Review: IMPERIAL TRIUMPHANT – “Abyssal Gods”

Abyssal Gods cover art

Imagine that the prehensile appendage of some unseen, Lovecraftian creature wraps around your ankles and pulls you through an interdimensional portal into a realm far worse than Hell. You are dragged, writhing in terror, through corridors of darkness where malformed beings grasp at and pick away at your flesh. This is a realm where your worse fears and anxieties are manifested and heightened. A place that acts as an intense fever dream of which there is no waking. A place where death is the only release from relentless psychological torture. This is where you are transported to while listening to Imperial Triumphant‘s Abyssal Gods. Through the use of mangled instrumentation, haunting atmospheres and a modern black metal foundation, this New York musical act creates one of the more unsettling and simultaneously awe-inspiring metal releases of the year. It’s an intensely claustrophobic record that only the most masochistic metal fans will enjoy.

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Review: LOCRIAN – “Infinite Dissolution”


Mankind’s inevitable extinction is not a foreign concept to heavy music artists. The mere idea of the human race ceasing to exist resonates profoundly within the metal and hardcore world. There are those who warn of the end of days and critique humanity, and there are those whose dissatisfaction with human beings instills a desire to accelerate the rate of the coming extinction. Either way, the concept is not a new one no matter how it is addressed. So what makes Locrian‘s Infinite Dissolution any different, other than the fact that is not strictly a “metal” album? The Chicago/Baltimore-based experimental trio’s approach to music attempts to revitalize an almost archaic concept and examine it with fresh eyes and ears. Locrian do not wish to preach to humankind about their self-destructive actions, nor do they wish to damn all of us on Earth either. Through multi-faceted compositions and non-linear narration, Infinite Dissolution urges the listener to reflect on the inevitability of the end; a bleak concept the band makes somber and beautiful simultaneously.

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Review: SPYLACOPA – “Parallels”

Parallels cover art

Greg Puciato of The Dillinger Escape Plan, John LaMacchia of Candiria, Julie Christmas of Made Out of Babies and Jeff Caxide of Isis. Just the mere prospect of these musicians coming together would excite any fan of forward-thinking heavy music. In November of 2008, it happened with the first self-titled Spylacopa EP. The six-track release was commendable for deviating from the formulas of each of its members respective musical outlets in favor of something more accessible but no less heavy and catchy. A follow-up release was scheduled for 2011 but never came due to the passing of drummer Troy Young. Isis and Made Out of Babies broke up and Julie Christmas’ musical output stopped after her 2010 solo record, The Bad Wife, and her Coextinction Recordings release. Spylacopa was beginning to feel like a distant memory. But, not far into 2015, LaMacchia announces that the group’s long-delayed debut full-length will be released. Sure enough, March saw the unveiling of Parallels, a 40-minute tour de force of metallic eccentricity.     Continue reading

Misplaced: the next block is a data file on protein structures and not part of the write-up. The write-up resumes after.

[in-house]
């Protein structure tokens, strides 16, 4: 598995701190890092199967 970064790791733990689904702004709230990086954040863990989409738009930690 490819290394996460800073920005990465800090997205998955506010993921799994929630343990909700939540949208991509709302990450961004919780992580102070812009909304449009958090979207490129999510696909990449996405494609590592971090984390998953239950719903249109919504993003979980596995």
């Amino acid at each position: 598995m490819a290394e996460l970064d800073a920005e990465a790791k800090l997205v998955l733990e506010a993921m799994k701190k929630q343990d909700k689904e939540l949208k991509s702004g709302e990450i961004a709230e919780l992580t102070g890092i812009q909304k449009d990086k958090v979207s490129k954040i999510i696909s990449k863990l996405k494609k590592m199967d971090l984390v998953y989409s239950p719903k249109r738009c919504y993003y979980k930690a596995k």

Review: ABSTRACTER – “Wound Empire”


Wound Empire cover art

The dust settles and the smoke clears as you crawl out from underneath the protection of a corroded vehicle. You search the polluted skies for any signs of approaching aircraft. The bombings have become more frequent and the city you once viewed with awe is now crumbled, decrepit and in ruins. As you put on your gas mask to avoid potential poisoning, the air raid sirens begin to signal another impending attack. But emitting from their speakers instead of the traditional siren sound is something more fitting. It is the sound of Abstracter‘s Wound Empire. The Apocalypse, the End of Days, World War III, a global nuclear assault, every potential world-ending scenario could be set to the tune of this Oakland-based quartet’s compositions. Through four lengthy opuses, Wound Empire paints a picture of dystopian life in which all hope is exhausted, and provides the soundtrack for the only instinct the inhabitants would have left; survival.

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